The underground frozen soil wall built around the four crippled Fukushima Daiichi NPP reactors to minimise ground water contamination has melted in two places following recent powerful typhoons, local media reported on 2 September. Japan’s Nuclear Regulation Authority in March approved the use of a massive refrigeration system to install an underground frozen barrier around buildings at the Fukushima nuclear plant in an attempt to contain leaking radioactive water. The 1.5km “ice” wall, which was partly put into use in March, melted in two places after the devastating Lionrock typhoon, the tenth of the season, flooded northern Japan, Asahi Shimbun reported.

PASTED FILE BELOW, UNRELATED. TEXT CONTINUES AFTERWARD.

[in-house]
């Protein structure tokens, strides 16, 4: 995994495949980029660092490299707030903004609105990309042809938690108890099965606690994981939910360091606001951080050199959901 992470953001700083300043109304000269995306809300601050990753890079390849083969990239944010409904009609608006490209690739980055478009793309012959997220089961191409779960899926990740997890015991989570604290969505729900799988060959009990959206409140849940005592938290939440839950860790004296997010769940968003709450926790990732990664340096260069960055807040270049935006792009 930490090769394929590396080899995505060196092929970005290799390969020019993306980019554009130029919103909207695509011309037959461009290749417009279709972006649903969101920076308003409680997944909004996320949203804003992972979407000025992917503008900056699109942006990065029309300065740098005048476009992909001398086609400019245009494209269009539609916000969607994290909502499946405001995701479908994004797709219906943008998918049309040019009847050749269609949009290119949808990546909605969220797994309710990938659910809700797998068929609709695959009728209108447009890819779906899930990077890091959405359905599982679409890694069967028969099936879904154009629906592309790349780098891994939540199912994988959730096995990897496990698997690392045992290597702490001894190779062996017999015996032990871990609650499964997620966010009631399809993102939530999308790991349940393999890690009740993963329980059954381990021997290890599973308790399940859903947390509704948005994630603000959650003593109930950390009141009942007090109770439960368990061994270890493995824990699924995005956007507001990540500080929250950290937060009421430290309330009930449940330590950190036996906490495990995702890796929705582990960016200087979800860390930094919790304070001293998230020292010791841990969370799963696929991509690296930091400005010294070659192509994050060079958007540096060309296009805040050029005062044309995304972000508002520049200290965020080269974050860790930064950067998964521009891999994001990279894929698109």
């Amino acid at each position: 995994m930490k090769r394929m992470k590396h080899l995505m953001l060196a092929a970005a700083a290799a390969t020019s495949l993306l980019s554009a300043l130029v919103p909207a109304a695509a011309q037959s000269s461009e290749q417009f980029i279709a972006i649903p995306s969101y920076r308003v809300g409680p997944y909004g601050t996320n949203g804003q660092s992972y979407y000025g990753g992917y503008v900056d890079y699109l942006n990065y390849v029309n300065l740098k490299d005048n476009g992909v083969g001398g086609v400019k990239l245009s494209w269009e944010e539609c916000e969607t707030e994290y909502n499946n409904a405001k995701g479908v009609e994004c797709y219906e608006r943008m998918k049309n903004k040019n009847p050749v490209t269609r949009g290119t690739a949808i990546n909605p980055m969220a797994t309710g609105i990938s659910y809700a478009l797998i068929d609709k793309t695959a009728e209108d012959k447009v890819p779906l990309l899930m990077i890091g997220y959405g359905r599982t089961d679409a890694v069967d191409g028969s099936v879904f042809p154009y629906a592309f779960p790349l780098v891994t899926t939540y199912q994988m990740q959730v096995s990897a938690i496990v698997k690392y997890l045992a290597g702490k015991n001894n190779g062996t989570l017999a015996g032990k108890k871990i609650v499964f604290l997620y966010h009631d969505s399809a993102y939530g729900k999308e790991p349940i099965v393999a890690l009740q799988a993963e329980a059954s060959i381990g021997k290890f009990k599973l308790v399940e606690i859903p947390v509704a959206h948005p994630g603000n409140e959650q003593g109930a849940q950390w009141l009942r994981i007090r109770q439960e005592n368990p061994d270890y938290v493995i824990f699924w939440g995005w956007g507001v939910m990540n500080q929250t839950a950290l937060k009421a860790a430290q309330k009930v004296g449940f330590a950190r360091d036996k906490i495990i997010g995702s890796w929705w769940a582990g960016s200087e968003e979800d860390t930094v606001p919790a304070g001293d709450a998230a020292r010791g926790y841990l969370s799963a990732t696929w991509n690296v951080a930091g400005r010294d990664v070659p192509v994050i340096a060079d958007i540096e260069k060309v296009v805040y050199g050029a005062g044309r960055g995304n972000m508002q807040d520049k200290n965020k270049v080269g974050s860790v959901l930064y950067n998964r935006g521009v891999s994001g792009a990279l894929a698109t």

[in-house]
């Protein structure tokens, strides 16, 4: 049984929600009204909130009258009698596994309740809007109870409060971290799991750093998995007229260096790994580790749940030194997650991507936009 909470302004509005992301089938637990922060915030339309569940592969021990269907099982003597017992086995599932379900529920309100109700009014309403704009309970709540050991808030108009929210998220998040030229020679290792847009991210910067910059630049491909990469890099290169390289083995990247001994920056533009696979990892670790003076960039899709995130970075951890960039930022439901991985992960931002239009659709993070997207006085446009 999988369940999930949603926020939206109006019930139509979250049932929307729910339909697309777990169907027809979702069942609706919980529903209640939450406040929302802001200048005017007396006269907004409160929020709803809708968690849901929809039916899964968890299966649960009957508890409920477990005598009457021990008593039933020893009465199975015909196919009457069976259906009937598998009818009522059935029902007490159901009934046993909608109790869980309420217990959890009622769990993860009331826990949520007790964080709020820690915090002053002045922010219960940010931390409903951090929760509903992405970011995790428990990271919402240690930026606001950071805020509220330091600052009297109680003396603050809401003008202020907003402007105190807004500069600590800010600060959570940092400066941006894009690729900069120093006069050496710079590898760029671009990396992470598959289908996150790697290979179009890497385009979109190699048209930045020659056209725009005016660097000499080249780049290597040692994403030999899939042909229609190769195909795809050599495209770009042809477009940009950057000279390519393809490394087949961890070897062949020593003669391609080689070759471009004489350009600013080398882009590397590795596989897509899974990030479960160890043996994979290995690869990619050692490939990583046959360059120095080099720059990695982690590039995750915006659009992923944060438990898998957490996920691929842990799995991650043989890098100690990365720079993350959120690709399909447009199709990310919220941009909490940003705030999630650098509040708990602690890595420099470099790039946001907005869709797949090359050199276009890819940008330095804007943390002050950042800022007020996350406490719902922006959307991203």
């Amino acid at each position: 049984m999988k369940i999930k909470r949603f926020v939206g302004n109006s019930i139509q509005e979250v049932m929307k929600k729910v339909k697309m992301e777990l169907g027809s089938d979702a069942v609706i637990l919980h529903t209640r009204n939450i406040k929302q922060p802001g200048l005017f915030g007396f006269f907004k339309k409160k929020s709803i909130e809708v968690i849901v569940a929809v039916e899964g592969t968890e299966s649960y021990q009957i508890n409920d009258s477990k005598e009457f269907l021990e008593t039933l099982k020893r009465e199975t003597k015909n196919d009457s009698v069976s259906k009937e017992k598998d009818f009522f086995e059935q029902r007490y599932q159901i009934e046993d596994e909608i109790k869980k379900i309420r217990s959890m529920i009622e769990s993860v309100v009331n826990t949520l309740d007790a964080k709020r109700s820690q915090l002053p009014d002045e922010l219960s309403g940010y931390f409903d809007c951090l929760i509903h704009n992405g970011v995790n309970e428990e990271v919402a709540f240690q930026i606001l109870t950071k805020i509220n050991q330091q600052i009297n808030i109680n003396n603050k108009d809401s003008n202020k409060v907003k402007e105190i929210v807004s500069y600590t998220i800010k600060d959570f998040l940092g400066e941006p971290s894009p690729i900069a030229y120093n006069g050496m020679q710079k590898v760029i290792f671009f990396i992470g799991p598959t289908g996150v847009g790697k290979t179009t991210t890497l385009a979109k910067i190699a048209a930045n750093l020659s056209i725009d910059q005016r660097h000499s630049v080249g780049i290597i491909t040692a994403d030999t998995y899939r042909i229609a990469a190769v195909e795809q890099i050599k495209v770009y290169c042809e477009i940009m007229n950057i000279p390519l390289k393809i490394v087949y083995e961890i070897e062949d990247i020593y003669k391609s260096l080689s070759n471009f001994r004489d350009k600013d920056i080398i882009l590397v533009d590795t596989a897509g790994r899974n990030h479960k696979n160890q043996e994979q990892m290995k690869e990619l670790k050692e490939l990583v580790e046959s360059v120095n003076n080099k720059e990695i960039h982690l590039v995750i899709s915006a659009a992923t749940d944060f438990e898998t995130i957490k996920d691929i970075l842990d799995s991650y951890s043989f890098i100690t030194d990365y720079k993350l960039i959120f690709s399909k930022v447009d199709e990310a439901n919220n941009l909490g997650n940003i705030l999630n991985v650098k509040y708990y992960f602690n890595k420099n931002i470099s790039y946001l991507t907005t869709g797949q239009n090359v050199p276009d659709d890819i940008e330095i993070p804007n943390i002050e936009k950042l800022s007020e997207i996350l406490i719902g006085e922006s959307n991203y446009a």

Construction of the ice wall construction was completed in February after two years of work involving installation of more than 1,500 steel pipes in the soil around reactors 1-4. Liquid calcium chloride at minus 40 degrees Celsius was then pumped into the pipes to freeze the surrounding soil with the aim of creating a barrier to stop contaminated water from the reactor buildings flowing out into the groundwater. However, even before the typhoon, plant operator Tokyo Electric Power Co (Tepco) admitted parts of the JPY35bn ($336m), wall were not fully frozen and would have to be cemented.